almost

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I wrote something on one of my earlier blogs about lemonade. It wasn’t really about lemonade; lemonade was just a metaphor. I wrote it almost four years ago about something that happened exactly four years ago today. I wrote it about the day I birthed twins who had stopped growing, one at 10 weeks and the other at 18 weeks. So I went searching for that post today to reread it, the first time I have reread it in at least three years. I didn’t wake up aware of this strange anniversary; I realized it a few hours into my day. I realized I felt neutral about it, not triggered, not emotional. I realized that four years feels like longer. It feels far away and yet I can bring myself right back to that hospital room where drugs administered through an IV slowly convinced my hesitant, mid-pregnant body that it was time to release my babies.

A lot of hope left me that day. Hope for the promise they brought after the loss of Tikva two and a half years before. Hope for siblings for my older daughter, who had waited for so long to be a big sister. I wrote that post with both sadness and bitterness, holding a white flag of surrender.

And yet hope came back.

I can’t say exactly how or when, but it came back, slowly, over time. We chose a different path to growing our family, to bringing into our fold another child to love and hold and help to become himself. There was a point when I let go of the need for that child to come from my body, and with that release came a calm I hadn’t felt since I learned about Tikva’s condition when I was 21 weeks pregnant with her seven years ago. And here I am, four years since I delivered two almost babies who had died, with a feisty, smiley almost-two-year-old kicking soccer balls and throwing footballs to his big sister, laughing as they tackle each other on the rug.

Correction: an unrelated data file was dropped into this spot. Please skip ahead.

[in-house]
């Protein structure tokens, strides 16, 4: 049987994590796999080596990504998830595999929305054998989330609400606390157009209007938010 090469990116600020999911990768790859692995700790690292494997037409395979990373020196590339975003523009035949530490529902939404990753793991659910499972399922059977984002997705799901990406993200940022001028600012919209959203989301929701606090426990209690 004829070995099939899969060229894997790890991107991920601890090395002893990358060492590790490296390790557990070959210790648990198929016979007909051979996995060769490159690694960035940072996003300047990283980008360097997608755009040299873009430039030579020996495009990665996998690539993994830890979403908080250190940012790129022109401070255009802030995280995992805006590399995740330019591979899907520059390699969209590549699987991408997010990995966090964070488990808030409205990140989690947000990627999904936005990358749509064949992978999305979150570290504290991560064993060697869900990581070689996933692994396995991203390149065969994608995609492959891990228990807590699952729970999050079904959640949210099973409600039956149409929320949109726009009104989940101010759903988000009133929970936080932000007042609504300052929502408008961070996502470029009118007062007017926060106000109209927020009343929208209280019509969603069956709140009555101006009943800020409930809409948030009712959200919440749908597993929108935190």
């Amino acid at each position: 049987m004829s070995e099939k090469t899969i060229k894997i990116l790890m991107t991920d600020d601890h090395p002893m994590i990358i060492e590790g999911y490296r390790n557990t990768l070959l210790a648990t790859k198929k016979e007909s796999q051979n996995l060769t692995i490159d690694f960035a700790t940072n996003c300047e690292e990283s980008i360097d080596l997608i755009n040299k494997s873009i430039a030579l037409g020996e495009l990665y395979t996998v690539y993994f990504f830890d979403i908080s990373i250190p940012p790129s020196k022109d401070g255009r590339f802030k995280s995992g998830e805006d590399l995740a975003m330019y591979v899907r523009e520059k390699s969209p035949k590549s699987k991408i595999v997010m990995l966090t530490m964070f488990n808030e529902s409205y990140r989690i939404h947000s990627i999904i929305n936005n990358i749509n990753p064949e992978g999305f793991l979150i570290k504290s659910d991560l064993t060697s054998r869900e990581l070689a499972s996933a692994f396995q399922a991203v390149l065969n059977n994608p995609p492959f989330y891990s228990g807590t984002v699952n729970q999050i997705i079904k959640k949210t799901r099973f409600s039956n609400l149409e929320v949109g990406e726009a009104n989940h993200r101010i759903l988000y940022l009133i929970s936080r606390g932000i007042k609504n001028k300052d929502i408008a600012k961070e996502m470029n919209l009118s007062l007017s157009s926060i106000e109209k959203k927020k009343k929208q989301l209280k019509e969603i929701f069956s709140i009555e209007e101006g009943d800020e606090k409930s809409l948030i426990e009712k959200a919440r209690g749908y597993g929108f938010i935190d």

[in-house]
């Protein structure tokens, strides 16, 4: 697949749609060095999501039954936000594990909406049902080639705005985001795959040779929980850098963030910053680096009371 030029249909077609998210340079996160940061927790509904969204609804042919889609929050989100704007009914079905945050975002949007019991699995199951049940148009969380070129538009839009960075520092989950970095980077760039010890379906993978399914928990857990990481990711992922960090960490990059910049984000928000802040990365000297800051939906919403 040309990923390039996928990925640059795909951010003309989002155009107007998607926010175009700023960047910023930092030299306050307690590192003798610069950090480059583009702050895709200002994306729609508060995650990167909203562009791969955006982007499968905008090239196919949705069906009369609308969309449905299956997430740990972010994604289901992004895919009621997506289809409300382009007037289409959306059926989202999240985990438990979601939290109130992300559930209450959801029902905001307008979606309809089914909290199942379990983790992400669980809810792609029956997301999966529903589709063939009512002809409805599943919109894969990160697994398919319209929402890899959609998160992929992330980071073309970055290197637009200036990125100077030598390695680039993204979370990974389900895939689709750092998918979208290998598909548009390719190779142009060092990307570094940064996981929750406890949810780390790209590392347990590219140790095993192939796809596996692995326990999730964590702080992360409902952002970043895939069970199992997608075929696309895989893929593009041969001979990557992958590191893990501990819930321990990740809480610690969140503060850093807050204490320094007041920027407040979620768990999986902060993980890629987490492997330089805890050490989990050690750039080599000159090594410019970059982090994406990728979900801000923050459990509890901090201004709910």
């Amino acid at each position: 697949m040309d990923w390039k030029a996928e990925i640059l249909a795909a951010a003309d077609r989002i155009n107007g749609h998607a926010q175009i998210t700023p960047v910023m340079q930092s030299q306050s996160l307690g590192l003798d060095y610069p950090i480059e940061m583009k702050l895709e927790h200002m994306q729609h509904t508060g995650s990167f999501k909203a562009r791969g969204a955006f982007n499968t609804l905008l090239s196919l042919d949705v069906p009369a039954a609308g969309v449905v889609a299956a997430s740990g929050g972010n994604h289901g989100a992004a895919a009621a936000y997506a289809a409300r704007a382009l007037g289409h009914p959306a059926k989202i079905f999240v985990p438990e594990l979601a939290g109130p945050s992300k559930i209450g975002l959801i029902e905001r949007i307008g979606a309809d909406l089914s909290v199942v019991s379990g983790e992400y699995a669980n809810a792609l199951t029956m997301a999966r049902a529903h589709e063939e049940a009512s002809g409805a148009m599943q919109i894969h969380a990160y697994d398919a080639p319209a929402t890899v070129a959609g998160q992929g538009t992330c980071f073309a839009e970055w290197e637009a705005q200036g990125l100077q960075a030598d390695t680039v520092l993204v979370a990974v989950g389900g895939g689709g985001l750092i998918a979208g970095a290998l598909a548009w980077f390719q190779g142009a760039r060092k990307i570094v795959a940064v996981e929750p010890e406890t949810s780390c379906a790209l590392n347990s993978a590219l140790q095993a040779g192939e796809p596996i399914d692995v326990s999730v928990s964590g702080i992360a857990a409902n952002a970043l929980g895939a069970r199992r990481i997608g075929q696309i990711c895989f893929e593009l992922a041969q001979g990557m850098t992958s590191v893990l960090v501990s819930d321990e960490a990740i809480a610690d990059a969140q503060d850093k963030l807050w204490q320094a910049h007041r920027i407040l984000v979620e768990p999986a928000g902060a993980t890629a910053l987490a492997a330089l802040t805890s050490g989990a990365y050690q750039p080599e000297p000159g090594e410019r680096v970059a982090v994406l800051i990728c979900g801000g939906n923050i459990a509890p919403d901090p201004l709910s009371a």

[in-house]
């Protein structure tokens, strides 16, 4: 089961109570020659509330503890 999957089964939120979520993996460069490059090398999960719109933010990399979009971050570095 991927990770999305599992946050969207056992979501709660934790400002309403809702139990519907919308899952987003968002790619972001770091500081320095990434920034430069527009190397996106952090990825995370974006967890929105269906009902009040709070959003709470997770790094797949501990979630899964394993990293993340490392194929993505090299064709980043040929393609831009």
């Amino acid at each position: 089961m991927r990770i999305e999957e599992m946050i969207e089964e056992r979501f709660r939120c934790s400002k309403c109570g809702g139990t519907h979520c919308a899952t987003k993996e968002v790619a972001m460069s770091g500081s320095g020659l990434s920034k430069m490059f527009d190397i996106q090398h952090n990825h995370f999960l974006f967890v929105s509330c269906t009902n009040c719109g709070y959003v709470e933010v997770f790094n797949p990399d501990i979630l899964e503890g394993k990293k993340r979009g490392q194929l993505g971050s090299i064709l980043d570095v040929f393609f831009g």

On February 22, 2011, I wrote:

You don’t get to love the way you think you’re prepared to, but you do get to love the way you discover you can.

Somehow even then I knew I needed to understand this, or at least come to believe it. And I was right.

I wonder what life would be like if three-and-a-half-year-old twins were running around the house right now. Or if Tikva had lived, and a six-and-a-half-year-old was playing with her older sister. I think of how I wouldn’t have gotten pregnant with the twins if Tikva had lived; how we wouldn’t have adopted our son if any of them had lived.

I think a lot about parallel universes that might exist side by side with the one I exist in; other roads I was on that did not continue because my life took one detour, and then another. What it would be like if… And if those realities are perhaps still happening somewhere in time.

I’m remembering those little ones today, my almost babies who got away. How much I wanted them and loved them for the time I carried them and held them. How different it is to mother them than it is to mother my living children. How I will love them always.

 

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